To put ePHI in the cloud, or not to put ePHI in the cloud? That was once the question, but these days, the economics of SaaS, PaaS, and IaaS make cloud computing ever more inevitable, even for HIPAA covered entities. For those covered entities, however, HIPAA compliance and cloud security are pressing issues that they remain responsible for addressing. Here are four of the most common HIPAA compliance risks found in cloud environments.
Risk #1: Violations by well-meaning staff
The greatest threats to HIPAA compliance are often found within the covered entities themselves, and they aren’t always malicious. Well-meaning staff, eager to take advantage of the improved file sharing and collaboration benefits of the cloud, may inadvertently upload protected ePHI, putting their organizations out of compliance and at risk of heavy penalties and potential data breaches. Intelligent data loss prevention (DLP) integration and a granular, policy-based encryption and tokenization strategy that can catch and remediate violations in real time can stop this from happening.
Risk #2: Inadvertent Data Exposure
The vast majority of cloud services are multitenant environments, with one service provider’s data center housing and processing data for numerous different customers. This makes both HIPAA compliance and cloud security a challenge. What happens if another of your cloud service provider’s customers inadvertently gets exposed and your information falls into the wrong hands? Even though your organization wasn’t the target (or the fault lies with your cloud service provider as a Business Associate), the exposure will still count. Searchable Strong Encryption (SSE) – enabled by AES 256-bit encryption – combined with exclusive access to the encryption keys, will keep your data safe from exposure in a multitenant environment.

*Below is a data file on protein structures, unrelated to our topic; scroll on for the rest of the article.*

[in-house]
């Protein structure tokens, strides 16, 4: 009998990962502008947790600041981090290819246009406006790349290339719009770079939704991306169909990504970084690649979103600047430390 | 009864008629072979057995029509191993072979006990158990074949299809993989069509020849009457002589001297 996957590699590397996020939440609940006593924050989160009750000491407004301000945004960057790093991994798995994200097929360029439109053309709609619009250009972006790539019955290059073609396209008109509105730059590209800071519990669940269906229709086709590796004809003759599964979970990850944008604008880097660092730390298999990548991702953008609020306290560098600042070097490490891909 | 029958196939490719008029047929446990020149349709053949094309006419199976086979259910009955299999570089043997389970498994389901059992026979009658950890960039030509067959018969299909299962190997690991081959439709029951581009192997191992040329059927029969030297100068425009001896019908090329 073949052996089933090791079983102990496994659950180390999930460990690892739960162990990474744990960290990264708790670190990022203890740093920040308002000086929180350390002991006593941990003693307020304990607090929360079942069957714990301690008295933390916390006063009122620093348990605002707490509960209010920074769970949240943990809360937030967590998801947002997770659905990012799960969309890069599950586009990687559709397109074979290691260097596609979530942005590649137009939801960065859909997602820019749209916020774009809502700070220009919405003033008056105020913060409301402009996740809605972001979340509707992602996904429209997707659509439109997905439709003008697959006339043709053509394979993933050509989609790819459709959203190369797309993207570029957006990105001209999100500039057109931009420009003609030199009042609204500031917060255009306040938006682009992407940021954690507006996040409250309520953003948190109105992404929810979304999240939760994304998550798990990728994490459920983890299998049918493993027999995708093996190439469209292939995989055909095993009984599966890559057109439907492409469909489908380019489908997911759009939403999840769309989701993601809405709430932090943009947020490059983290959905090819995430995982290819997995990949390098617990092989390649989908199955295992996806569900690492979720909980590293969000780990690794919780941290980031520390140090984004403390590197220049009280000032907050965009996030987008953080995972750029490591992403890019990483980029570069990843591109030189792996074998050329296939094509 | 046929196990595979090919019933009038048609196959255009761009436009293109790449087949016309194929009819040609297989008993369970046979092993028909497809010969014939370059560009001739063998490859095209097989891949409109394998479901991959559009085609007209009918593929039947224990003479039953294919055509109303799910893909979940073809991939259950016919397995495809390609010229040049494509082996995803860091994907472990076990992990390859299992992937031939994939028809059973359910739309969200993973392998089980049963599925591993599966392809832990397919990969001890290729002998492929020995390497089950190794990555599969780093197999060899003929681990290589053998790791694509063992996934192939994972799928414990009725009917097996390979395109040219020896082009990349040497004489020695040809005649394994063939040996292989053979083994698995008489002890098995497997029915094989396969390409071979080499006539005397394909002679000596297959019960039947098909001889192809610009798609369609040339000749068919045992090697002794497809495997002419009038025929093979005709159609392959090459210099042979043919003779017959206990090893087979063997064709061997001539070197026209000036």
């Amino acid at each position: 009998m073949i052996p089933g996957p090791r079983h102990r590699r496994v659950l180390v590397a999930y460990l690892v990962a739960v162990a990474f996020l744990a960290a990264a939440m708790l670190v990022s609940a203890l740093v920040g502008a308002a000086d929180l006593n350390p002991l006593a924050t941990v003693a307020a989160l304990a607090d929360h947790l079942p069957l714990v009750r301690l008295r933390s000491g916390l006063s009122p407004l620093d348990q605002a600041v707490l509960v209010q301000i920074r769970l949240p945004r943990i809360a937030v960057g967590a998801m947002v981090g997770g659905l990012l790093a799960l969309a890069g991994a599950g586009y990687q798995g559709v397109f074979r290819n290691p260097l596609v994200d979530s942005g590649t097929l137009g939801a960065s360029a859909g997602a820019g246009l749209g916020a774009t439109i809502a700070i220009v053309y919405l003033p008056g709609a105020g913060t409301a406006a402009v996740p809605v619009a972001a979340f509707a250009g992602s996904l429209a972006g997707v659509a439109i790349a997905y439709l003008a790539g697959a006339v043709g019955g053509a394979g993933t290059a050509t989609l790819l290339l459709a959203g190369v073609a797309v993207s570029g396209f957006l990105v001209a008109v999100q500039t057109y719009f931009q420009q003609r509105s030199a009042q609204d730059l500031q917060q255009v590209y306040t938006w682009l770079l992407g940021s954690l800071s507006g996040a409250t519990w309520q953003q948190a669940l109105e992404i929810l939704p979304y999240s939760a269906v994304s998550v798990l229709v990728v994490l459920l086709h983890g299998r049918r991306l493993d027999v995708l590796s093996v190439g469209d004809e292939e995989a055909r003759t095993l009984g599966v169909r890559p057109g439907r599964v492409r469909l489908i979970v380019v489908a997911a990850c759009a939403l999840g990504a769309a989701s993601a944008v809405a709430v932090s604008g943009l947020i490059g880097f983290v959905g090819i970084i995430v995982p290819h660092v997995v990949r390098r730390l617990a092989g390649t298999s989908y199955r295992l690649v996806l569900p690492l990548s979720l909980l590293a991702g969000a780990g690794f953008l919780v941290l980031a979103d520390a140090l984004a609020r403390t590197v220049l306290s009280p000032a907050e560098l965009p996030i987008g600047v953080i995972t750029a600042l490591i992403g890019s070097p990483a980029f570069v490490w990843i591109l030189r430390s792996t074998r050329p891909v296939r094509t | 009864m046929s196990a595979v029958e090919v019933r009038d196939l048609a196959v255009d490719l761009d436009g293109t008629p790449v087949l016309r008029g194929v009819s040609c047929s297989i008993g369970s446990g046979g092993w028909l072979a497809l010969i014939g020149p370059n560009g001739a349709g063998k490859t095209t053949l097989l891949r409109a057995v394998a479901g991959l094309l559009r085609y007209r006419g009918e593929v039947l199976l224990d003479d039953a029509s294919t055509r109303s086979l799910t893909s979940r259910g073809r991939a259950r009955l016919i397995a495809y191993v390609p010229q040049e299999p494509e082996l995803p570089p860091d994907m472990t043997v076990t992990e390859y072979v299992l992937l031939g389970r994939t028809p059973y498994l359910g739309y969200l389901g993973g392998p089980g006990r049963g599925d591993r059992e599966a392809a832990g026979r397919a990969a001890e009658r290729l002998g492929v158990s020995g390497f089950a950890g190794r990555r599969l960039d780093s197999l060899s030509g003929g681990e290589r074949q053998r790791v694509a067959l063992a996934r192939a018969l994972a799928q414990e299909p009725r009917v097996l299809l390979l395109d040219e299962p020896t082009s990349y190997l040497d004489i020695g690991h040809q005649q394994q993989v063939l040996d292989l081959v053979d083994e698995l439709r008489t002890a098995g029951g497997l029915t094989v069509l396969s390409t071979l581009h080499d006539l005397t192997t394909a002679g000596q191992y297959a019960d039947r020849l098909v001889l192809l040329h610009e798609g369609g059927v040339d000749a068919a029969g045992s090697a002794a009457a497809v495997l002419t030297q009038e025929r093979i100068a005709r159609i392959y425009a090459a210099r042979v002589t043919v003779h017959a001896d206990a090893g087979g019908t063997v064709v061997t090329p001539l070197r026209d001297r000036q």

Risk #3: Data compliance violations due to data replication
For the best of reasons, cloud service providers often make copies of their customers’ data. Data replication usually happens as part of a backup, disaster recovery, or failover strategy, and it can keep you from losing what you’ve stored due to an outage on your cloud service provider’s side. Data replication creates HIPAA compliance and cloud security problems, however. Compliance requires that you only store what data you truly need to store, and only for as long as you need to store it. Additionally, extra copies of data floating around mean more opportunities for data leakage. Strict key management that keeps the encryption keys under the covered entities’ control enables them to effectively destroy all copies of data simply by destroying the encryption keys.
Risk #4: Insider threats at the cloud service providers themselves
Is it possible that someone at your cloud service provider might maliciously access your organization’s ePHI? Yes, you can have confidence in the operations and people at your cloud service provider, but rogue employees can pop-up anywhere. Again, though your cloud service provider may count as a Business Associate under HIPAA and be responsible for maintaining HIPAA compliance, their failure to do so won’t exempt you from the consequences of a violation Exclusive customer control of encryption keys will ensure that no malicious insider at your cloud service provider can cause a breach of your ePHI.
In today’s cloud-centric world, cloud security and HIPAA compliance go hand in hand. At first glance, the relationship can seem complicated. With a comprehensive cloud information protection solution, however, protecting your organization from HIPAA compliance violations in the cloud becomes much simpler.
What risks do you think the cloud carries for HIPAA covered entities? Tell us your thoughts in the comments.